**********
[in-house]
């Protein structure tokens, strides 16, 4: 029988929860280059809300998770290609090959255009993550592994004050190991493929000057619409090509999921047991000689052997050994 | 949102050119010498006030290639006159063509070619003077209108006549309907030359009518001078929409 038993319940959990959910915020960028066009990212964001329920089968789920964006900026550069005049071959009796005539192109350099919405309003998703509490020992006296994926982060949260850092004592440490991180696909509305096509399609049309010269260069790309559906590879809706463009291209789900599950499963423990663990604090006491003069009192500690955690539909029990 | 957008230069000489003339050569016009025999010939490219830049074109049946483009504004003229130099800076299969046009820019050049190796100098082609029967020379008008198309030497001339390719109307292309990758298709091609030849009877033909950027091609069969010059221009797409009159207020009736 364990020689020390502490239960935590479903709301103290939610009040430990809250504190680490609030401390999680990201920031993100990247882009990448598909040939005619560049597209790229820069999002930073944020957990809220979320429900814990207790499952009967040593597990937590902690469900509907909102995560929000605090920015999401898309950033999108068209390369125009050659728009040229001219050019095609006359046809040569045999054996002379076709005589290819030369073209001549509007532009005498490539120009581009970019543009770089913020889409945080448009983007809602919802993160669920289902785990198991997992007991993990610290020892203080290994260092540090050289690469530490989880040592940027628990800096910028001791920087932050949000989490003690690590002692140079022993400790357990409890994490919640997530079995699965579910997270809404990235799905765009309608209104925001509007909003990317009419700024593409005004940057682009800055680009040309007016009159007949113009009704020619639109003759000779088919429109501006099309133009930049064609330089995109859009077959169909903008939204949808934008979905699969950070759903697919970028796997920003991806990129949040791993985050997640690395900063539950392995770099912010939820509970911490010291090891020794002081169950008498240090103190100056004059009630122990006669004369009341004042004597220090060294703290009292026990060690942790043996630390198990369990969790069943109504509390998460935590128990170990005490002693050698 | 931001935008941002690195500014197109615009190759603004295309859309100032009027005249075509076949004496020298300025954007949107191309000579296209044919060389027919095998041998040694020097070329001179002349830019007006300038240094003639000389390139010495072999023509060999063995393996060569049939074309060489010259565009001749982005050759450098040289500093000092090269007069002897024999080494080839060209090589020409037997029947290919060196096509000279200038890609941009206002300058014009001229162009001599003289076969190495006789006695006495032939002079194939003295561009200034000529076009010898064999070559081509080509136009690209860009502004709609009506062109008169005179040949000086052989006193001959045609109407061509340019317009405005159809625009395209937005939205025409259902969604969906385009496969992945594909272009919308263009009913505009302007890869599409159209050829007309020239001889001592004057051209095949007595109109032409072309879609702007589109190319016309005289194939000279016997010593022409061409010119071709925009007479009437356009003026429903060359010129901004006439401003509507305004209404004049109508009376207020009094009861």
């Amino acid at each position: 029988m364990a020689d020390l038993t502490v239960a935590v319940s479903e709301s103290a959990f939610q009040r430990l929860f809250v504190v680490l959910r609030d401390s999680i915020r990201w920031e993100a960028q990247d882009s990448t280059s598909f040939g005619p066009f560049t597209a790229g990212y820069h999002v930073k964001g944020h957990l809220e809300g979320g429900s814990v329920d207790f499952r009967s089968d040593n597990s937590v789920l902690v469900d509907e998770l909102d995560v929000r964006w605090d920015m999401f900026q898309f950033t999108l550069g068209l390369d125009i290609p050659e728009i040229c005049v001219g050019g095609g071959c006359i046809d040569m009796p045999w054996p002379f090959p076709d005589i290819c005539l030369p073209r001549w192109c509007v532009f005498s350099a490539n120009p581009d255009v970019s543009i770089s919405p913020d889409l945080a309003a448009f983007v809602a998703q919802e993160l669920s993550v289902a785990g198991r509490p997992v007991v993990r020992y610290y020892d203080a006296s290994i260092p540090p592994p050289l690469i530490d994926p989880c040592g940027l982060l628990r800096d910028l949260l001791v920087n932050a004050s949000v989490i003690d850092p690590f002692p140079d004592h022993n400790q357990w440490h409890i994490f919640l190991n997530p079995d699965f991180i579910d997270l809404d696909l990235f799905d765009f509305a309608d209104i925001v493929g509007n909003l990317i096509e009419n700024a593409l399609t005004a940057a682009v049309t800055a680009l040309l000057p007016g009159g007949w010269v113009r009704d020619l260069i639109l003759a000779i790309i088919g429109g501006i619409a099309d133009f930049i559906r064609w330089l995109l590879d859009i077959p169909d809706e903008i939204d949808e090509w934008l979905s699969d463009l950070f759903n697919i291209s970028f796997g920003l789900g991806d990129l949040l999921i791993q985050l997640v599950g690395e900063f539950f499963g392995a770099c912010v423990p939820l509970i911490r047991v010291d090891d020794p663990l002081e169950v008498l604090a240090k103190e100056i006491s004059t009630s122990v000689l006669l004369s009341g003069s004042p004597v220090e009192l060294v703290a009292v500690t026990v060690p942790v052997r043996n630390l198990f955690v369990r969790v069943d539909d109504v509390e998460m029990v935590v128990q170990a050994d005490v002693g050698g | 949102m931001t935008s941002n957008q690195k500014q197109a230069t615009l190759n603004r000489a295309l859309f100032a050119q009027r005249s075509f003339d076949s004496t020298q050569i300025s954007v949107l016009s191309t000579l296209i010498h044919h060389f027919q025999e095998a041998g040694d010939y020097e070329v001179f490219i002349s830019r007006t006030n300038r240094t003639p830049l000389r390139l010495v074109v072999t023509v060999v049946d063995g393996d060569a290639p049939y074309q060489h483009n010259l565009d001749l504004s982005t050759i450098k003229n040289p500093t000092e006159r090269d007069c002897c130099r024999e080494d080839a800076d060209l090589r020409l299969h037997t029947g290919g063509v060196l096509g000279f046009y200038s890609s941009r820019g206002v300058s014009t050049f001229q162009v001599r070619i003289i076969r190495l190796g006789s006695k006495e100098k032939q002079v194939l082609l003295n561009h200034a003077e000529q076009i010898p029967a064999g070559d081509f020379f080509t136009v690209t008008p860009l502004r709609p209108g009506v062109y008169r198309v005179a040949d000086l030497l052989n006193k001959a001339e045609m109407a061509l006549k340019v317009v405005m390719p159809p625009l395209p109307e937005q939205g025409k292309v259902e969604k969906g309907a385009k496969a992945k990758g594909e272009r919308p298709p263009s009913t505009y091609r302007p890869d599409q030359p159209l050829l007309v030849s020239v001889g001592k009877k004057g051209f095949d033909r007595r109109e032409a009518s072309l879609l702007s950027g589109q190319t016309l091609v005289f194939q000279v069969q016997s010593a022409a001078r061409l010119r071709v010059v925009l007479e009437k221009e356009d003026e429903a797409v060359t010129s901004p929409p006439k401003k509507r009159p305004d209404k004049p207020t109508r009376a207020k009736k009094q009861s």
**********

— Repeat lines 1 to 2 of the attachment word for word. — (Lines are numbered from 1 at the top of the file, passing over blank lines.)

[in-house]
């Protein structure tokens, strides 16, 4: 029988929860280059809300998770290609090959255009993550592994004050190991493929000057619409090509999921047991000689052997050994 | 949102050119010498006030290639006159063509070619003077209108006549309907030359009518001078929409 038993319940959990959910915020960028066009990212964001329920089968789920964006900026550069005049071959009796005539192109350099919405309003998703509490020992006296994926982060949260850092004592440490991180696909509305096509399609049309010269260069790309559906590879809706463009291209789900599950499963423990663990604090006491003069009192500690955690539909029990 | 957008230069000489003339050569016009025999010939490219830049074109049946483009504004003229130099800076299969046009820019050049190796100098082609029967020379008008198309030497001339390719109307292309990758298709091609030849009877033909950027091609069969010059221009797409009159207020009736 364990020689020390502490239960935590479903709301103290939610009040430990809250504190680490609030401390999680990201920031993100990247882009990448598909040939005619560049597209790229820069999002930073944020957990809220979320429900814990207790499952009967040593597990937590902690469900509907909102995560929000605090920015999401898309950033999108068209390369125009050659728009040229001219050019095609006359046809040569045999054996002379076709005589290819030369073209001549509007532009005498490539120009581009970019543009770089913020889409945080448009983007809602919802993160669920289902785990198991997992007991993990610290020892203080290994260092540090050289690469530490989880040592940027628990800096910028001791920087932050949000989490003690690590002692140079022993400790357990409890994490919640997530079995699965579910997270809404990235799905765009309608209104925001509007909003990317009419700024593409005004940057682009800055680009040309007016009159007949113009009704020619639109003759000779088919429109501006099309133009930049064609330089995109859009077959169909903008939204949808934008979905699969950070759903697919970028796997920003991806990129949040791993985050997640690395900063539950392995770099912010939820509970911490010291090891020794002081169950008498240090103190100056004059009630122990006669004369009341004042004597220090060294703290009292026990060690942790043996630390198990369990969790069943109504509390998460935590128990170990005490002693050698 | 931001935008941002690195500014197109615009190759603004295309859309100032009027005249075509076949004496020298300025954007949107191309000579296209044919060389027919095998041998040694020097070329001179002349830019007006300038240094003639000389390139010495072999023509060999063995393996060569049939074309060489010259565009001749982005050759450098040289500093000092090269007069002897024999080494080839060209090589020409037997029947290919060196096509000279200038890609941009206002300058014009001229162009001599003289076969190495006789006695006495032939002079194939003295561009200034000529076009010898064999070559081509080509136009690209860009502004709609009506062109008169005179040949000086052989006193001959045609109407061509340019317009405005159809625009395209937005939205025409259902969604969906385009496969992945594909272009919308263009009913505009302007890869599409159209050829007309020239001889001592004057051209095949007595109109032409072309879609702007589109190319016309005289194939000279016997010593022409061409010119071709925009007479009437356009003026429903060359010129901004006439401003509507305004209404004049109508009376207020009094009861």